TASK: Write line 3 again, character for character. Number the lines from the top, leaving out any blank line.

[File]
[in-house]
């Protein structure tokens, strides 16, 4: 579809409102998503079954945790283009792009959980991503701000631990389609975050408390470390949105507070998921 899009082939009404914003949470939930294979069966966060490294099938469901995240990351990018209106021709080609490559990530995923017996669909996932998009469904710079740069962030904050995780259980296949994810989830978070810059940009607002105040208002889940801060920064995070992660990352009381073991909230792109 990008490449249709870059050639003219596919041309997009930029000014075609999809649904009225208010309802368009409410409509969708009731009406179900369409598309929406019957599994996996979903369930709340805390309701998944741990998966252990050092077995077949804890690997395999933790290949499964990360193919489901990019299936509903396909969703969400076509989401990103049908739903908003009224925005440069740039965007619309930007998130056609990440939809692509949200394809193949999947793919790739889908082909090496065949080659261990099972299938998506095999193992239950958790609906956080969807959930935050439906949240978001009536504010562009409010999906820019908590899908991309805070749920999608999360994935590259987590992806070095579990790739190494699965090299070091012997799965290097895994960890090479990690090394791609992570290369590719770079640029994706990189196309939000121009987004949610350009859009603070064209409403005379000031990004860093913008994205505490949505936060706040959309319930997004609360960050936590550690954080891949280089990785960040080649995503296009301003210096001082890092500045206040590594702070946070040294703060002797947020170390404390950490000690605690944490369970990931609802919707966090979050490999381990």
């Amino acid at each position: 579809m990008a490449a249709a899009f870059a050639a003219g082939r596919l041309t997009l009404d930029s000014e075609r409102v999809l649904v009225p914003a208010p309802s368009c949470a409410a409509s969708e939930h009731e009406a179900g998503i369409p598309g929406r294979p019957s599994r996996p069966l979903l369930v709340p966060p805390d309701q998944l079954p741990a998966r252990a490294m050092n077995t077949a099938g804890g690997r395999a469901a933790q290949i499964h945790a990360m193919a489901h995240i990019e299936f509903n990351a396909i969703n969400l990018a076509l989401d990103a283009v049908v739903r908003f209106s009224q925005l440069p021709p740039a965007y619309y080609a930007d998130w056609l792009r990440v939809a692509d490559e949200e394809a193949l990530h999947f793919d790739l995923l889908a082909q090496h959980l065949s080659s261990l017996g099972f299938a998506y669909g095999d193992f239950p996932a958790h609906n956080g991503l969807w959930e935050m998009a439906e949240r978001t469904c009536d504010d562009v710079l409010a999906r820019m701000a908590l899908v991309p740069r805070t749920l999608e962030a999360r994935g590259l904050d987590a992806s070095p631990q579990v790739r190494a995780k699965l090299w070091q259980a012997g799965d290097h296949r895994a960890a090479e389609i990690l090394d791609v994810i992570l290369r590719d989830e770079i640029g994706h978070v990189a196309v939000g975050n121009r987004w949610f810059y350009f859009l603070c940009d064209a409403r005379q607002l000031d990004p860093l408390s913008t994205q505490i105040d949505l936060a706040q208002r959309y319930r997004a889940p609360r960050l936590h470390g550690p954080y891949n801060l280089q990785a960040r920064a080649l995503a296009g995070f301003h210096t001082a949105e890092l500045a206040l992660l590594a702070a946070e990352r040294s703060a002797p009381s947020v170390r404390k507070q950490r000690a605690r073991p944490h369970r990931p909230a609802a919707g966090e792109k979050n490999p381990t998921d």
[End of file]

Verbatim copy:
């Amino acid at each position: 579809m990008a490449a249709a899009f870059a050639a003219g082939r596919l041309t997009l009404d930029s000014e075609r409102v999809l649904v009225p914003a208010p309802s368009c949470a409410a409509s969708e939930h009731e009406a179900g998503i369409p598309g929406r294979p019957s599994r996996p069966l979903l369930v709340p966060p805390d309701q998944l079954p741990a998966r252990a490294m050092n077995t077949a099938g804890g690997r395999a469901a933790q290949i499964h945790a990360m193919a489901h995240i990019e299936f509903n990351a396909i969703n969400l990018a076509l989401d990103a283009v049908v739903r908003f209106s009224q925005l440069p021709p740039a965007y619309y080609a930007d998130w056609l792009r990440v939809a692509d490559e949200e394809a193949l990530h999947f793919d790739l995923l889908a082909q090496h959980l065949s080659s261990l017996g099972f299938a998506y669909g095999d193992f239950p996932a958790h609906n956080g991503l969807w959930e935050m998009a439906e949240r978001t469904c009536d504010d562009v710079l409010a999906r820019m701000a908590l899908v991309p740069r805070t749920l999608e962030a999360r994935g590259l904050d987590a992806s070095p631990q579990v790739r190494a995780k699965l090299w070091q259980a012997g799965d290097h296949r895994a960890a090479e389609i990690l090394d791609v994810i992570l290369r590719d989830e770079i640029g994706h978070v990189a196309v939000g975050n121009r987004w949610f810059y350009f859009l603070c940009d064209a409403r005379q607002l000031d990004p860093l408390s913008t994205q505490i105040d949505l936060a706040q208002r959309y319930r997004a889940p609360r960050l936590h470390g550690p954080y891949n801060l280089q990785a960040r920064a080649l995503a296009g995070f301003h210096t001082a949105e890092l500045a206040l992660l590594a702070a946070e990352r040294s703060a002797p009381s947020v170390r404390k507070q950490r000690a605690r073991p944490h369970r990931p909230a609802a919707g966090e792109k979050n490999p381990t998921d």